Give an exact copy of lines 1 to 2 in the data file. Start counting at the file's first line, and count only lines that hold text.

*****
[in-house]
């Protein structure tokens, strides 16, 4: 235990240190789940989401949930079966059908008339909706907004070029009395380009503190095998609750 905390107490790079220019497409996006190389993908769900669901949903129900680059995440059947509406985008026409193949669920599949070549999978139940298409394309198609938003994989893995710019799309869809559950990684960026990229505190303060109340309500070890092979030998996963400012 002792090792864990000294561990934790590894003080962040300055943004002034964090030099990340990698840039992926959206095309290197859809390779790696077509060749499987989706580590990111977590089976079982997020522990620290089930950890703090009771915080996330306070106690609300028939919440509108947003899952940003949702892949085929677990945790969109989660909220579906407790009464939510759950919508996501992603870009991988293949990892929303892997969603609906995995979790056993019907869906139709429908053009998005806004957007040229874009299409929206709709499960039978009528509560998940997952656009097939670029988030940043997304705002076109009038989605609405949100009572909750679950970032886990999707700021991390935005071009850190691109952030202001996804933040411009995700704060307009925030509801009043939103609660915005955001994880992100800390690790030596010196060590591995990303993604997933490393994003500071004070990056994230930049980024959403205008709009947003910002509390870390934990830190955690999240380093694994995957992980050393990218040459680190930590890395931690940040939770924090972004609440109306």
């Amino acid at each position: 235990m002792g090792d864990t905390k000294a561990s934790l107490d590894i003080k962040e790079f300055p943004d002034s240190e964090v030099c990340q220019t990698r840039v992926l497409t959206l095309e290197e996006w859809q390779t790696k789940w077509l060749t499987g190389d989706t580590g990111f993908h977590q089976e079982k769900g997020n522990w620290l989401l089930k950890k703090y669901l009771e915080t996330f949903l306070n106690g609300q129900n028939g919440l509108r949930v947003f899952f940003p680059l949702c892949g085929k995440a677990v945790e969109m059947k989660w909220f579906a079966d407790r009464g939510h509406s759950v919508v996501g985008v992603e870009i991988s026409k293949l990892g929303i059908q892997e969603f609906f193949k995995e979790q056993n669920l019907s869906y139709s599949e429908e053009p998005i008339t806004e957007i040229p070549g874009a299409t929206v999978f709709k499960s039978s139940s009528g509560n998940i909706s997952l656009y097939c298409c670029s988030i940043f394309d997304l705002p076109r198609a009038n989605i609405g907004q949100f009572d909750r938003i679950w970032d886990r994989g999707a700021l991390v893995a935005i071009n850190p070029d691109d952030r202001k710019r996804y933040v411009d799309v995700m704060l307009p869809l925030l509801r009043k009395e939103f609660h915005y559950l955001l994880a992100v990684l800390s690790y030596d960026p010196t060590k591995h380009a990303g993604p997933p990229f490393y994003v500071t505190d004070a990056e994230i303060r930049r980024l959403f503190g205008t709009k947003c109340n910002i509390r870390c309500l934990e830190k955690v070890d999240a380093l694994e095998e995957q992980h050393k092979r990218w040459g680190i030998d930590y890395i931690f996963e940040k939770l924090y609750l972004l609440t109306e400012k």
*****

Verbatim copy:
[in-house]
């Protein structure tokens, strides 16, 4: 235990240190789940989401949930079966059908008339909706907004070029009395380009503190095998609750 905390107490790079220019497409996006190389993908769900669901949903129900680059995440059947509406985008026409193949669920599949070549999978139940298409394309198609938003994989893995710019799309869809559950990684960026990229505190303060109340309500070890092979030998996963400012 002792090792864990000294561990934790590894003080962040300055943004002034964090030099990340990698840039992926959206095309290197859809390779790696077509060749499987989706580590990111977590089976079982997020522990620290089930950890703090009771915080996330306070106690609300028939919440509108947003899952940003949702892949085929677990945790969109989660909220579906407790009464939510759950919508996501992603870009991988293949990892929303892997969603609906995995979790056993019907869906139709429908053009998005806004957007040229874009299409929206709709499960039978009528509560998940997952656009097939670029988030940043997304705002076109009038989605609405949100009572909750679950970032886990999707700021991390935005071009850190691109952030202001996804933040411009995700704060307009925030509801009043939103609660915005955001994880992100800390690790030596010196060590591995990303993604997933490393994003500071004070990056994230930049980024959403205008709009947003910002509390870390934990830190955690999240380093694994995957992980050393990218040459680190930590890395931690940040939770924090972004609440109306």